Sales of existing home increased strongly in July and median home prices are now nearing their pre-crash peak National Association of Realtors® (NAR) said today. Sales in July rose to a seasonally adjusted annual rate of 5.39 million units. This represented an increase of 6.5 percent from the revised (from 5.08 million) estimate for June of 5.06 million. The July figure was 17.2 percent above the level of sales in July 2012 and July was the 25th month in which existing sales were up from those of the previous year. Existing home sales are completed transactions that include single-family houses, townhomes, condominiums and coops.
Sales of single family homes were at an annual rate of 4.76 million compared to 4.48 million in June, a 6.3 percent increase and were 16.4 percent higher than a year earlier. Sales of existing condominiums and coops increased 8.6 percent from June and 23.5 percent on an annual basis to a pace of 630,000 units.
The median price for an existing home was $213,500 in July, a 13.7 percent increase from July 2012 and the 17th consecutive month that prices have risen on an annual basis. For the last eight months the median price has increased by double digits and is now 7.3 percent below the all-time peak of $230,000 in July 2006. Two years ago the median price was off 25.7 from that peak. The median existing single-family home price was $214,000 in July, up 13.5 percent from a year ago and the median existing condo price was $209,600 in July, an annual increase of 15.5 percent.
Lawrence Yun, NAR chief economist, said changes in affordability are impacting the market. “Mortgage interest rates are at the highest level in two years, pushing some buyers off the sidelines,” he said. “The initial rise in interest rates provided strong incentive for closing deals. However, further rate increases will diminish the pool of eligible buyers.”
Despite higher mortgage interest rates, Yun identified compensating factors that can sustain a continued recovery. “Although housing affordability conditions will become less attractive, jobs are being added to the economy, and mortgage underwriting standards should normalize over time from current stringent conditions as default rates fall.”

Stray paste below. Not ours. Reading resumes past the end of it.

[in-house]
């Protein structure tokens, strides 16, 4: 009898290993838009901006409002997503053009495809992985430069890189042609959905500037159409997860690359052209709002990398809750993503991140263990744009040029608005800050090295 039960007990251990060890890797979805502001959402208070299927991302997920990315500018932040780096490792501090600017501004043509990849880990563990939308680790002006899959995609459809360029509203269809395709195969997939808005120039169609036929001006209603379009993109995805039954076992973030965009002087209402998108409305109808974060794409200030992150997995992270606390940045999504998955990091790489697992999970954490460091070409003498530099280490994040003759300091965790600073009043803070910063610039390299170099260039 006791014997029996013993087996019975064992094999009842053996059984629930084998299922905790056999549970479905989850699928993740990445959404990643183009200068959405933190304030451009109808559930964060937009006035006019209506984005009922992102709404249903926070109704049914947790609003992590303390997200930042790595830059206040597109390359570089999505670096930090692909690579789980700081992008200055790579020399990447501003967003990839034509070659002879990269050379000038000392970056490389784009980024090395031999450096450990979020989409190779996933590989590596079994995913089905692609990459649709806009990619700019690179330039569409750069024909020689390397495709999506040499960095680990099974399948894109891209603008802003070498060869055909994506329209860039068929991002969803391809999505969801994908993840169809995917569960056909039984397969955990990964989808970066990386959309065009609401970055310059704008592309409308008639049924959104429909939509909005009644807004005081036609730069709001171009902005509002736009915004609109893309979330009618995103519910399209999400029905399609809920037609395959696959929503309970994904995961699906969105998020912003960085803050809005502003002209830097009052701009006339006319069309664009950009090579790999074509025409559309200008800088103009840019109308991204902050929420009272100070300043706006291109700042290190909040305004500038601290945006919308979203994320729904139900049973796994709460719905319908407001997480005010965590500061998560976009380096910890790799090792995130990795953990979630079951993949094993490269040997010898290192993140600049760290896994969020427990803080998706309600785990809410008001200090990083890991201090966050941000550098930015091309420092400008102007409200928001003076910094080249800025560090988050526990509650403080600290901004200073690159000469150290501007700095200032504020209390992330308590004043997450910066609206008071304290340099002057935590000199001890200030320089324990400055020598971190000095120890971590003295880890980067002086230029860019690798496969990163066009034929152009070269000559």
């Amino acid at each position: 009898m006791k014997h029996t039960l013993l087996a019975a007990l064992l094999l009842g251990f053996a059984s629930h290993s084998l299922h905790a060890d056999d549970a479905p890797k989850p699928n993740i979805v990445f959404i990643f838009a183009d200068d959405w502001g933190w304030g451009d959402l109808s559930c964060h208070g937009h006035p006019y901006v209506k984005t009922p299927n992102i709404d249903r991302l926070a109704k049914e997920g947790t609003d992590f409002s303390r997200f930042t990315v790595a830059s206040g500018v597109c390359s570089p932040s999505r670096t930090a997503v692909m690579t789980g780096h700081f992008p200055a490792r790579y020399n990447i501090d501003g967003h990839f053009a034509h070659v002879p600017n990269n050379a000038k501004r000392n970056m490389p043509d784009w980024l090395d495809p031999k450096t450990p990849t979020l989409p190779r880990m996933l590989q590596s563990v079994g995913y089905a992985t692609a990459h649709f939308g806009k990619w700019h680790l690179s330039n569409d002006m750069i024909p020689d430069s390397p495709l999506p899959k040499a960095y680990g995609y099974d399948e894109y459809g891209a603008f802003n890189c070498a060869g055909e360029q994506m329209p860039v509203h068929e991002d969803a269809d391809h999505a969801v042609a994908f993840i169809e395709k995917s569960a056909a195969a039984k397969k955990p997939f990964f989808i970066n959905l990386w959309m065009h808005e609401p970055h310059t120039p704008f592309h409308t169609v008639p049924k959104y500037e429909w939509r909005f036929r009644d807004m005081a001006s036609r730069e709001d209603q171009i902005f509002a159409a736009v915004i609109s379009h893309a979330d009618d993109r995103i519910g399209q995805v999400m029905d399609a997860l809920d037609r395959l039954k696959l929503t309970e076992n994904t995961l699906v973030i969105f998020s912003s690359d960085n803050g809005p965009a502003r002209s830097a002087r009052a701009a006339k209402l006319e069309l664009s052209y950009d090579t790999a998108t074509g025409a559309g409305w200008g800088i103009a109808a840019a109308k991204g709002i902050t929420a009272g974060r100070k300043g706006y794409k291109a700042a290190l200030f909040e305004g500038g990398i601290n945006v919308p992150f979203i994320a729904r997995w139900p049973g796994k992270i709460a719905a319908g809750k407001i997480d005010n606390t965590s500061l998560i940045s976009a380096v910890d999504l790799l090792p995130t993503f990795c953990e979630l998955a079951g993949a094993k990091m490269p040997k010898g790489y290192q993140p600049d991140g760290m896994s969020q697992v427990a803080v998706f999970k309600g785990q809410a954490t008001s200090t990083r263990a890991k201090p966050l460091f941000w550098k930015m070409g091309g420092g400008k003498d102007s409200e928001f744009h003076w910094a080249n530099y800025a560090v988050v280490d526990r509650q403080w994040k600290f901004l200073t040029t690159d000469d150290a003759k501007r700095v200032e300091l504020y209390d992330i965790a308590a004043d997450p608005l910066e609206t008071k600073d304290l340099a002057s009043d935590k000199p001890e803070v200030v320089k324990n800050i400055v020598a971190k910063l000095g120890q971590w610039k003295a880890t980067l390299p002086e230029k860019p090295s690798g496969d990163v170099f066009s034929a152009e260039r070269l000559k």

Existing housing inventory rose 5.6 percent at the end of July with 2.28 million homes available for sale. This represents a 5.1 month supply at the current rate of sales, unchanged from June. Listed inventory is 5.0 percent below a year ago, when there was a 6.3-month supply. “Tight inventory in many areas means above-normal price growth for the foreseeable future,” Yun said.
Foreclosures accounted for 9 percent of July sales and short sales for 6 percent. The distressed sales aggregate of 15 percent was the same as in June and tied for the lowest share since monthly tracking began in October 2008. NAR said continuing declines in the share of these sales account for some of the price gains.
Marketing time increased slightly in July to 42 days from 37 days in June but is 39 percent below the median time on market of 69 days in July 2012. It took 72 days for a short sale, 50 for a foreclosure and 40 for a.non-distressed sale to close. Forty-five percent of homes that sold in July were on the market for less than a month.
First-time buyers accounted for 29 percent of purchases in July, unchanged from June, but are down from 34 percent in July 2012. All-cash sales comprised 31 percent of transactions in July, also unchanged from June but up 4 basis points from a year earlier. Individual investors, who account for many cash sales, purchased 16 percent of homes in July, down from 17 percent in June; they reached a cyclical peak of 22 percent in February of this year.
NAR President Gary Thomas said, “The overall percentage of cash purchases has been fairly steady, as has the share of first-time buyers, but the investor share has been trending down since February. This means more repeat buyers are using cash in this tight-credit environment. With a steady decline in lower priced inventory, particularly in foreclosures, investors are finding fewer bargains to buy,” he said.
Regionally, existing-home sales in the Northeast surged 12.7 percent to an annual rate of 710,000 in July and are 20.3 percent above July 2012. The median price in the Northeast was $271,200, up 6.7 percent from a year ago.
Existing-home sales in the Midwest rose 5.8 percent in July to a pace of 1.28 million, and are 20.8 percent higher than a year ago. The median price in the Midwest was $168,300, which is 9.5 percent above July 2012.
In the South, existing-home sales increased 5.0 percent to an annual level of 2.11 million in July and are 16.6 percent above July 2012. The median price in the South was $183,400, up 13.6 percent from a year ago.
Existing-home sales in the West rose 6.6 percent to a pace of 1.29 million in July and are 13.2 percent higher than a year ago. The median price in the West, driven the most by a supply imbalance, was $287,500, which is 19.2 percent above July 2012.